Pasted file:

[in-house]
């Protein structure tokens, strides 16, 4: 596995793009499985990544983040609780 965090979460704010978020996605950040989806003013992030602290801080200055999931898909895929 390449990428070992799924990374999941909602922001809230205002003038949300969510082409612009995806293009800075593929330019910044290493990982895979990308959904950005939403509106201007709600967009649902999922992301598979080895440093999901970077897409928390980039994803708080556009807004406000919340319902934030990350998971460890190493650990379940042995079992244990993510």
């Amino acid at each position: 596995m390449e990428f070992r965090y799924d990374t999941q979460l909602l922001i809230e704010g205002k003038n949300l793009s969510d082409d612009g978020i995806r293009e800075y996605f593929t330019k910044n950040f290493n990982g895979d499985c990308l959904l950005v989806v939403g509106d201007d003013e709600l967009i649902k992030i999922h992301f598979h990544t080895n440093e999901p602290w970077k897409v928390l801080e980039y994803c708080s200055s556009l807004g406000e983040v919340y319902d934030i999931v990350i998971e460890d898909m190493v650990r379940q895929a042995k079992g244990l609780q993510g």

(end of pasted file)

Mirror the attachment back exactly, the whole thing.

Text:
[in-house]
């Protein structure tokens, strides 16, 4: 596995793009499985990544983040609780 965090979460704010978020996605950040989806003013992030602290801080200055999931898909895929 390449990428070992799924990374999941909602922001809230205002003038949300969510082409612009995806293009800075593929330019910044290493990982895979990308959904950005939403509106201007709600967009649902999922992301598979080895440093999901970077897409928390980039994803708080556009807004406000919340319902934030990350998971460890190493650990379940042995079992244990993510």
């Amino acid at each position: 596995m390449e990428f070992r965090y799924d990374t999941q979460l909602l922001i809230e704010g205002k003038n949300l793009s969510d082409d612009g978020i995806r293009e800075y996605f593929t330019k910044n950040f290493n990982g895979d499985c990308l959904l950005v989806v939403g509106d201007d003013e709600l967009i649902k992030i999922h992301f598979h990544t080895n440093e999901p602290w970077k897409v928390l801080e980039y994803c708080s200055s556009l807004g406000e983040v919340y319902d934030i999931v990350i998971e460890d898909m190493v650990r379940q895929a042995k079992g244990l609780q993510g």